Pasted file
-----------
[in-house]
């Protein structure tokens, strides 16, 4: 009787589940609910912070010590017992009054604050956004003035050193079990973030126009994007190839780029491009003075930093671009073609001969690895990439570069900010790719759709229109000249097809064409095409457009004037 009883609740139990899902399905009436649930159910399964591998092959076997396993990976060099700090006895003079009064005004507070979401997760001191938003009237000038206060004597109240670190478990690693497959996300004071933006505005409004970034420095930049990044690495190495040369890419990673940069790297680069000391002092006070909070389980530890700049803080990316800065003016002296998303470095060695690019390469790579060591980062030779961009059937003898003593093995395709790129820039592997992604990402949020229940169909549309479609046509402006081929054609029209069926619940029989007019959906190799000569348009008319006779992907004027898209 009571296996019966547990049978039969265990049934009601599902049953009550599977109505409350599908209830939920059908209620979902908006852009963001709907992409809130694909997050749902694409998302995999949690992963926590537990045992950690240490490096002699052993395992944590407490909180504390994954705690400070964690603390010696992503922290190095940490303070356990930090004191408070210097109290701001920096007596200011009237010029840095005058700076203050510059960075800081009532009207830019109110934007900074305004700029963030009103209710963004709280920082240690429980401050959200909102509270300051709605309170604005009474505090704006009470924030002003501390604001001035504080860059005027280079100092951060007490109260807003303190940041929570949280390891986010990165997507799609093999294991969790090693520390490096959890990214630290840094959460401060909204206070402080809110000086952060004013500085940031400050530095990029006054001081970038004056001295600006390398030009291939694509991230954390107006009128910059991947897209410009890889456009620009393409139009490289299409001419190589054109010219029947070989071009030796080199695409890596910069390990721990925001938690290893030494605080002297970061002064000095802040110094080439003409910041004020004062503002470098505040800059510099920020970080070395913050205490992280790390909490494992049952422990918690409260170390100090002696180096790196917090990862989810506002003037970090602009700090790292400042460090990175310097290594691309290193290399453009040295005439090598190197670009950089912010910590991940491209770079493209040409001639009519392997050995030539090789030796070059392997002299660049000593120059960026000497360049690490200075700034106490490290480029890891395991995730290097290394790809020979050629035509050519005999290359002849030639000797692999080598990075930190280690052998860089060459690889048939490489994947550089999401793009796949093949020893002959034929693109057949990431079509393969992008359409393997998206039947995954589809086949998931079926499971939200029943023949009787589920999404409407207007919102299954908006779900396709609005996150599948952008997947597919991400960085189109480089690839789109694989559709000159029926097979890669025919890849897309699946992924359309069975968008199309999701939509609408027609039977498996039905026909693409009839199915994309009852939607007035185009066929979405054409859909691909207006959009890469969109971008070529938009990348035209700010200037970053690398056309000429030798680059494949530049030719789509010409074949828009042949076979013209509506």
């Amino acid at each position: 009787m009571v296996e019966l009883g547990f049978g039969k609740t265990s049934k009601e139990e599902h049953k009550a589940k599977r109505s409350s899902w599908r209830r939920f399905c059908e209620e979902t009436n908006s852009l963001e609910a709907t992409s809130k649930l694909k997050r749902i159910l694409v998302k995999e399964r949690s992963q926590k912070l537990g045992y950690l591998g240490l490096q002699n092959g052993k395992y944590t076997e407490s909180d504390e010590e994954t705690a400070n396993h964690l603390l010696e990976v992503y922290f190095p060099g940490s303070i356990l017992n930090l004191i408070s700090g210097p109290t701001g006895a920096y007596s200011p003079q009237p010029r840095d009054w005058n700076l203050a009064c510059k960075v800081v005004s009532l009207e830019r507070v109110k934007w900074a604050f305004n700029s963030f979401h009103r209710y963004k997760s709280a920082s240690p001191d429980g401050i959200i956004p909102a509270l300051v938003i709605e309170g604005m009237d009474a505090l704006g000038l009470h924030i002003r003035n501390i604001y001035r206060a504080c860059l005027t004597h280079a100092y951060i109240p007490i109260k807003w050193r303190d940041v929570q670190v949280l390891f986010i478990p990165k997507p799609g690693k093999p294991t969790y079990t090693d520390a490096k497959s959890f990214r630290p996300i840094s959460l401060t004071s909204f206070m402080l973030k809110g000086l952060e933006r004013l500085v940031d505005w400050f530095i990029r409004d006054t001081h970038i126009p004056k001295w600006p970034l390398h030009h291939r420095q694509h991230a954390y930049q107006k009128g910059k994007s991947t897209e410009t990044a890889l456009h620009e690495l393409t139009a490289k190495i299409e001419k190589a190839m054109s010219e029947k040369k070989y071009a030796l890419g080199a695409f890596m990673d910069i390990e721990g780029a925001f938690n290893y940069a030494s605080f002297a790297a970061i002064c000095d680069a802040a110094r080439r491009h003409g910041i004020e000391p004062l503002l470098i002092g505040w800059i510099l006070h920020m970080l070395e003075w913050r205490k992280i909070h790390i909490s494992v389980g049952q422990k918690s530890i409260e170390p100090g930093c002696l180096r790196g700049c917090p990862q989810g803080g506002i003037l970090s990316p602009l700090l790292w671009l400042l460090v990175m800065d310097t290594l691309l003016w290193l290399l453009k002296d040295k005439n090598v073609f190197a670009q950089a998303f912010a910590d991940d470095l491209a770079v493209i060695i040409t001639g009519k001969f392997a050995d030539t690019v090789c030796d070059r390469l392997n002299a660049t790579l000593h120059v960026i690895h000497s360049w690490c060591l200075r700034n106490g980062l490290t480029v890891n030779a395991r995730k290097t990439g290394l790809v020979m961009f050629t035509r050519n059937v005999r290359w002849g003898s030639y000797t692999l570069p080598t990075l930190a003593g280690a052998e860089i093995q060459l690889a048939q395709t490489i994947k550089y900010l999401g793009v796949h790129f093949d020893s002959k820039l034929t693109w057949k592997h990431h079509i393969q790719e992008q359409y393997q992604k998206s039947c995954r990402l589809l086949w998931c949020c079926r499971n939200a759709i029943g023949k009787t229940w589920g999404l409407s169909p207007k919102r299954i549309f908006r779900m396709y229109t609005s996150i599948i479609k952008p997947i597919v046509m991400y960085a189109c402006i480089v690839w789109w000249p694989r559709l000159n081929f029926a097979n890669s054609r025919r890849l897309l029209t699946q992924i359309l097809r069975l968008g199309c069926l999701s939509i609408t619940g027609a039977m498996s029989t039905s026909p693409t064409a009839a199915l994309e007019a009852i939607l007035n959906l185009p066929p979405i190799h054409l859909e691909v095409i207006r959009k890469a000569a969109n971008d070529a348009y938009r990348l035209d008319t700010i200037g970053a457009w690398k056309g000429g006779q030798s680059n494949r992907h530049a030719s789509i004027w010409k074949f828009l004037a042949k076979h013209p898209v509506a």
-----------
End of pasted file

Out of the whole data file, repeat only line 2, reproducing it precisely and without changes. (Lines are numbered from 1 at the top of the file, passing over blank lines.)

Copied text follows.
């Protein structure tokens, strides 16, 4: 009787589940609910912070010590017992009054604050956004003035050193079990973030126009994007190839780029491009003075930093671009073609001969690895990439570069900010790719759709229109000249097809064409095409457009004037 009883609740139990899902399905009436649930159910399964591998092959076997396993990976060099700090006895003079009064005004507070979401997760001191938003009237000038206060004597109240670190478990690693497959996300004071933006505005409004970034420095930049990044690495190495040369890419990673940069790297680069000391002092006070909070389980530890700049803080990316800065003016002296998303470095060695690019390469790579060591980062030779961009059937003898003593093995395709790129820039592997992604990402949020229940169909549309479609046509402006081929054609029209069926619940029989007019959906190799000569348009008319006779992907004027898209 009571296996019966547990049978039969265990049934009601599902049953009550599977109505409350599908209830939920059908209620979902908006852009963001709907992409809130694909997050749902694409998302995999949690992963926590537990045992950690240490490096002699052993395992944590407490909180504390994954705690400070964690603390010696992503922290190095940490303070356990930090004191408070210097109290701001920096007596200011009237010029840095005058700076203050510059960075800081009532009207830019109110934007900074305004700029963030009103209710963004709280920082240690429980401050959200909102509270300051709605309170604005009474505090704006009470924030002003501390604001001035504080860059005027280079100092951060007490109260807003303190940041929570949280390891986010990165997507799609093999294991969790090693520390490096959890990214630290840094959460401060909204206070402080809110000086952060004013500085940031400050530095990029006054001081970038004056001295600006390398030009291939694509991230954390107006009128910059991947897209410009890889456009620009393409139009490289299409001419190589054109010219029947070989071009030796080199695409890596910069390990721990925001938690290893030494605080002297970061002064000095802040110094080439003409910041004020004062503002470098505040800059510099920020970080070395913050205490992280790390909490494992049952422990918690409260170390100090002696180096790196917090990862989810506002003037970090602009700090790292400042460090990175310097290594691309290193290399453009040295005439090598190197670009950089912010910590991940491209770079493209040409001639009519392997050995030539090789030796070059392997002299660049000593120059960026000497360049690490200075700034106490490290480029890891395991995730290097290394790809020979050629035509050519005999290359002849030639000797692999080598990075930190280690052998860089060459690889048939490489994947550089999401793009796949093949020893002959034929693109057949990431079509393969992008359409393997998206039947995954589809086949998931079926499971939200029943023949009787589920999404409407207007919102299954908006779900396709609005996150599948952008997947597919991400960085189109480089690839789109694989559709000159029926097979890669025919890849897309699946992924359309069975968008199309999701939509609408027609039977498996039905026909693409009839199915994309009852939607007035185009066929979405054409859909691909207006959009890469969109971008070529938009990348035209700010200037970053690398056309000429030798680059494949530049030719789509010409074949828009042949076979013209509506």